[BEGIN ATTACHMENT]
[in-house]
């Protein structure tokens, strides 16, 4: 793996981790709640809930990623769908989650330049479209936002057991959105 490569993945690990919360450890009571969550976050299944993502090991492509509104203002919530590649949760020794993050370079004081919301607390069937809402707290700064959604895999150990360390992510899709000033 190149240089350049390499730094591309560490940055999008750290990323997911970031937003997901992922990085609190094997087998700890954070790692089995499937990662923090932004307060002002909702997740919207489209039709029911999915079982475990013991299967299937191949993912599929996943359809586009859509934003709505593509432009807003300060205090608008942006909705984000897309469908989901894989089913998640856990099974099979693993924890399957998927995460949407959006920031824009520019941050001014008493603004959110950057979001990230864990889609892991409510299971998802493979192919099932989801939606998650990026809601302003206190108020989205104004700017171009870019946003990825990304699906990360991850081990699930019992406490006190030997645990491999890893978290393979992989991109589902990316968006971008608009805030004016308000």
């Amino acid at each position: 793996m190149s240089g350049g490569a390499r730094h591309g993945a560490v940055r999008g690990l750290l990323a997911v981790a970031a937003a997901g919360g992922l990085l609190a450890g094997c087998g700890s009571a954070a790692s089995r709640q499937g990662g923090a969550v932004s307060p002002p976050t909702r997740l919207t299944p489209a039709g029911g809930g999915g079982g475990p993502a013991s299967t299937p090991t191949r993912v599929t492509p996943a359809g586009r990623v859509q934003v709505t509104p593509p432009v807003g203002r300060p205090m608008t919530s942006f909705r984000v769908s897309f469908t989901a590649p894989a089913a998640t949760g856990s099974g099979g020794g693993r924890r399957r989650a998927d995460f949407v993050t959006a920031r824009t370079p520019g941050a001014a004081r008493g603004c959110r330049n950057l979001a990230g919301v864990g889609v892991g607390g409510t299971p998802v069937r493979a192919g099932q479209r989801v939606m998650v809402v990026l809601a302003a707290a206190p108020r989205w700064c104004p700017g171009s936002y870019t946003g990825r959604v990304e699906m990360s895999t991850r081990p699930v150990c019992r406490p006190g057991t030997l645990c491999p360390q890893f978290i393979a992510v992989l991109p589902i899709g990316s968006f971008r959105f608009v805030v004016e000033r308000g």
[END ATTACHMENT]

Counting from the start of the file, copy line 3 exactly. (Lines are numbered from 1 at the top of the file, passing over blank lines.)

């Amino acid at each position: 793996m190149s240089g350049g490569a390499r730094h591309g993945a560490v940055r999008g690990l750290l990323a997911v981790a970031a937003a997901g919360g992922l990085l609190a450890g094997c087998g700890s009571a954070a790692s089995r709640q499937g990662g923090a969550v932004s307060p002002p976050t909702r997740l919207t299944p489209a039709g029911g809930g999915g079982g475990p993502a013991s299967t299937p090991t191949r993912v599929t492509p996943a359809g586009r990623v859509q934003v709505t509104p593509p432009v807003g203002r300060p205090m608008t919530s942006f909705r984000v769908s897309f469908t989901a590649p894989a089913a998640t949760g856990s099974g099979g020794g693993r924890r399957r989650a998927d995460f949407v993050t959006a920031r824009t370079p520019g941050a001014a004081r008493g603004c959110r330049n950057l979001a990230g919301v864990g889609v892991g607390g409510t299971p998802v069937r493979a192919g099932q479209r989801v939606m998650v809402v990026l809601a302003a707290a206190p108020r989205w700064c104004p700017g171009s936002y870019t946003g990825r959604v990304e699906m990360s895999t991850r081990p699930v150990c019992r406490p006190g057991t030997l645990c491999p360390q890893f978290i393979a992510v992989l991109p589902i899709g990316s968006f971008r959105f608009v805030v004016e000033r308000g």